Walking back to my Boston hotel from a day of drawing, I’m in a slow, contemplative mode. I watch people, wondering where they’re headed and what’s on their mind. I am wide open to anything remarkable, anything noteworthy.
Then, in the corner of my eye, I see a stone sculpture that is both simple and profound. It’s perched at the front of a small, wooded park, squeezed between tall buildings. There is a dark sphere, perched on a pedestal that looks as though it just escaped from an adjacent block of stone, as if a giant gem had come loose from its settings.
I am a sucker for theme and variation. So, you can imagine my delight when I wander into the park and see that the artist has other similar-themed pieces. Some echo the first one and play with the negative space left behind by the sphere.
Others add objects to the globes. This one, with its quasi-tech headdress humorously reminds me of Marvin the Martian, Bugs Bunny’s alien adversary.
But there’s something profound going on here. These smooth, whole spheres are the perfect response to the holes left behind. It’s easy to imagine the spiritual truth at play, that our longings are only fully met by the perfection of the one who made us. As Augustine famously said, “our hearts are restless till they find rest in Thee.”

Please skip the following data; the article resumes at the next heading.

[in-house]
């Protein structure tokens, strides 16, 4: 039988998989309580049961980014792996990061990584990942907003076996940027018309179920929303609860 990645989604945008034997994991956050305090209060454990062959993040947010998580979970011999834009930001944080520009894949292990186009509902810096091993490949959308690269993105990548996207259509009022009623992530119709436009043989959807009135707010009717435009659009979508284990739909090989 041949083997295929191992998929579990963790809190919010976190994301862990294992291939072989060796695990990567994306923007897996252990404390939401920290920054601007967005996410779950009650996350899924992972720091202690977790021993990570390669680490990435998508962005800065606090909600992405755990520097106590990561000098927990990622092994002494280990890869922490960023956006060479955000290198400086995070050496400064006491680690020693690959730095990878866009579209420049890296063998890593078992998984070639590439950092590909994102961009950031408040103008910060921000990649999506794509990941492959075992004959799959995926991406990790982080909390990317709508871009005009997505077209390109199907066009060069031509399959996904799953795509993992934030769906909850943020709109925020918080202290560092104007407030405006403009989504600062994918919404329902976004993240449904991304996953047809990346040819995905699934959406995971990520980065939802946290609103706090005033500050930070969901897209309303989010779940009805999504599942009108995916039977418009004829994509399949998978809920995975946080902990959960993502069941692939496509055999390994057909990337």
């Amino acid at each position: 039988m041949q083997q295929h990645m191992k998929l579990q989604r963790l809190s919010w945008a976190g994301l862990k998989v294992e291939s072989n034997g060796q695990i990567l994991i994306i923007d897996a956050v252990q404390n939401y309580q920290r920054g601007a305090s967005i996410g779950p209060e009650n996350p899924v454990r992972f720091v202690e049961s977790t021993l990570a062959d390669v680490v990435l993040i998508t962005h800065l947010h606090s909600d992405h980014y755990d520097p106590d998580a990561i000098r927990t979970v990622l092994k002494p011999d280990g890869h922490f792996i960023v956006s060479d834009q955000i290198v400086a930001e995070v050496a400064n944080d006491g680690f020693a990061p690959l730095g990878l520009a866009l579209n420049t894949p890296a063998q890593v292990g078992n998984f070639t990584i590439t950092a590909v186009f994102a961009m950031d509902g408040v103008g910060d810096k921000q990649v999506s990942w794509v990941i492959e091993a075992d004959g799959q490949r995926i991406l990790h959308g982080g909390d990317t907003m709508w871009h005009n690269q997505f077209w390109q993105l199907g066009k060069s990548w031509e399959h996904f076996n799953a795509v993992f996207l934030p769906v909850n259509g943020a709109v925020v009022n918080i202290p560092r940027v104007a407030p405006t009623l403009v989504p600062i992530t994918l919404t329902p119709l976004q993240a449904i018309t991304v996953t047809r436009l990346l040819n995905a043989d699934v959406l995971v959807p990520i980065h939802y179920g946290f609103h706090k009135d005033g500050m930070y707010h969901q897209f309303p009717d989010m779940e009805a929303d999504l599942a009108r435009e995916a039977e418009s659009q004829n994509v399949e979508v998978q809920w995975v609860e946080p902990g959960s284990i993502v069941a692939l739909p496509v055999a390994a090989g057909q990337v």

Psalm 37:4 gives us a deceptively simple instruction: “Take delight in the Lord, and he will give you the desires of your heart.” As we see that everything we need, everything we desire, is found in him, our hearts are perfectly molded for his completeness.
A hole shaped for his wholeness.
We, sadly, allow his presence in our life to be overshadowed by such temporary and trivial things. Small pleasures are only wrong, though, if they compete to fill the emptiness that God, in his goodness, designed for himself.
What amazes me is that within the whole of his sphere of love, those pleasures can exist – sanctified, in their right place, to be enjoyed as a part of our relationship with him.
As I leave the park, one last image strikes me. Looking past a great, round stone at a cave-like opening, split from top to bottom, I am reminded of Jesus’s resurrection. He literally went into the hollow place, the empty and silent hole of death, on our behalf.
But he didn’t stay there. And through his death and resurrection, the curtain between our ache and his aid has been torn in two.
So, we’re not left to simply contemplate the emptiness. We can experience the perfection of the one who fills.
Lord, in you we move and live and have our being. The hole inside our souls is shaped for your perfect sphere of love. Forgive us for all the other shapes we try to force fit inside us.
Note to readers: I will post again, on occasion, as God provides content. As always, I’d love to hear your reactions and reflections on these observations. In all the work that I do, I have found that the joy is not simply in the sharing, but in the conversations that it starts. So, I look forward to your thoughts.